Front of the House
Combined gourmet markets and restaurants are the latest dining trend in metro Detroit.
Gourmet markets that combine with restaurants are a huge trend in metro Detroit.
Photo by Nick Hagen
Dining as entertainment has a place in the restaurant industry, and so do grocery stores that offer an array of prepared foods that can be pre-ordered or taken to go. Now, more gourmet markets are operating restaurants alongside their wine, cheese, and charcuterie displays.
“When people come into the store and smell the aroma of food being prepared, it rounds out the experience of being in a bustling marketplace,” says John Fallone, co-owner of Cantoro Italian Market and Cantoro Trattoria in Plymouth Township. “People come in and dine at the restaurant, and then they often shop at the store, or vice versa. The store and the restaurant feed off one another.”
Among the first to offer a combined gourmet market and a restaurant in the regional marketplace was Toasted Oak Grill and Market, accessible from a large oak door next to the lobby of the Baronette Renaissance Novi Hotel near Twelve Oaks Mall, or via a separate entrance from the parking lot.
The bistro-style store includes a deli counter offering prepared meats; jars of pickled vegetables, bacon caramel, or lavender honey; and a display of wines and craft beers sourced from Michigan producers. The restaurant, which includes an outdoor patio, offers everything from mushroom risotto to roasted squash, steak frites, and coq au vin.
There’s also Papa Joe’s Market in Birmingham, which operates Bistro Joe’s restaurant on a mezzanine level overlooking the bustle of the store and Woodward Avenue, as well as J.B.’s Smokehouse, a 170-seat eatery located in the recently opened Busch’s Fresh Food Market in Canton Township.
But Cantoro Italian Market and Cantoro Trattoria, located at Five Mile and Haggerty roads, took the concept of combining grocery items and restaurant fare to another level. “The restaurant was something we added at the last minute. We thought it would be good for the store, and now between Cantoro Trattoria and our banquet space, they generate 35 percent of our overall revenue,” says Fallone, who is joined in the business by his father, Mario, and his brother, Mike.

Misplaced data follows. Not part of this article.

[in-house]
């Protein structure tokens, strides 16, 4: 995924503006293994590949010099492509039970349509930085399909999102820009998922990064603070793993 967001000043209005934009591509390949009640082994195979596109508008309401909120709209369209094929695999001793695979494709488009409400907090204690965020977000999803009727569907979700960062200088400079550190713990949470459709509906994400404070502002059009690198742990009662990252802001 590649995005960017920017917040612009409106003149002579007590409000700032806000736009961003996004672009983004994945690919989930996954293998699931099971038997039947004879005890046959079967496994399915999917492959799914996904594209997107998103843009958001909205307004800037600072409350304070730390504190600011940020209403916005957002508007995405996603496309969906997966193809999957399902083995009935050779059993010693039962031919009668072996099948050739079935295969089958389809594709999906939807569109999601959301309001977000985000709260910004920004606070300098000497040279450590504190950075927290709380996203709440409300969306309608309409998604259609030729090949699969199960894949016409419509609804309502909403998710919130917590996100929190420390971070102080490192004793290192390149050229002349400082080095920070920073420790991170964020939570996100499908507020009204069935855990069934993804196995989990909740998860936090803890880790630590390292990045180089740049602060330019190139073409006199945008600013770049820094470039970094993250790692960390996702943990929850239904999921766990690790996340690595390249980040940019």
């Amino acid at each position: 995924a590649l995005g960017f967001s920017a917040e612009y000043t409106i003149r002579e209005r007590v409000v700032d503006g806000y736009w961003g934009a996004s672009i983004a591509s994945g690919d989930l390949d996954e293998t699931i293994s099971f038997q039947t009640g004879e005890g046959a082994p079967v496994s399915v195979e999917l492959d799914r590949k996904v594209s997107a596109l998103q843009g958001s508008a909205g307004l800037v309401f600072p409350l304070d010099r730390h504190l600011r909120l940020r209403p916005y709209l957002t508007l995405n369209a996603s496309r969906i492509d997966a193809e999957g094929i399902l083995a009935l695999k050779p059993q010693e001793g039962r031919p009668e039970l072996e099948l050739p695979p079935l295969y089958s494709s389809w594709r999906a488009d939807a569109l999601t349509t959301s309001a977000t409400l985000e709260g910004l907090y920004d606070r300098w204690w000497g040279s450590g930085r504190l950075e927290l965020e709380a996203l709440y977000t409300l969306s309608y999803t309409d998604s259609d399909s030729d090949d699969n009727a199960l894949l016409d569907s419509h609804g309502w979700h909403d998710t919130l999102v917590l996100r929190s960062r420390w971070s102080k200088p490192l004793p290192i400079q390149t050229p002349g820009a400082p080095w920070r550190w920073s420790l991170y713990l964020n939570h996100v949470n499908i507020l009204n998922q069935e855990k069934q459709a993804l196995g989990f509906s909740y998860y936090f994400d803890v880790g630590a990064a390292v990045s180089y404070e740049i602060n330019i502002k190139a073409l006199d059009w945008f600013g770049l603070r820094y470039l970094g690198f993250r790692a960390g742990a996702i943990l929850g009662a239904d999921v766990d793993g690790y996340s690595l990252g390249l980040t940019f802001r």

“My dad has a food supply company where we bake bread and supply 100 restaurants in the area, and we understand things from the vendor side,” Mike says. “So we hired a seasoned chef, and a general manager and a sommelier (combined position), and all of the other people you need to operate a restaurant.”
In the 53,000-square-foot store and eatery, abundant cheese, wine, and meat displays take up most of the first-floor space. Off to one side is a long kitchen bar where diners can watch their orders being prepared, or they can pass through a dedicated entrance to the restaurant that features a double-sided fieldstone fireplace, rustic finishes, and a bar stocked with fine liquors, wine, and craft beer.
Above the restaurant and store is a mezzanine level that offers space for up to 200 people attending a private event, a conference, or a wedding. It also serves as an overflow area when the restaurant is busy. A lower level includes a butcher shop, a cheese cellar, banquet space, and a storage area.
“We average between four and six events a week, and we also do off-premise events such as graduations or celebrations,” John says. “There never was a set blueprint until the very end, because we kept changing things as we came up with new ideas or saw something at one of the food shows around the country or in Italy.”
Periodically, Mario and Mike travel to Italy to source new grocery and menu offerings such as buffalo mozzarella, which comes from a small creamery near Naples. “We always go to different spots in Italy each time we go,” Mike says. “It’s a nice break from the hustle and bustle of
Next up, the family is building an enclosed patio attached to the restaurant that will offer year-round seating for up to 90 people. It’s scheduled to open by Labor Day. The family also operates Cantoro Italian market in Livonia, which opened in 1973.
“When we saw more people moving west (from Livonia), we opened in Plymouth Township,” John says. “We’re looking to add a store in the Ann Arbor area if we find the right location, and also in the Milford or Brighton area.”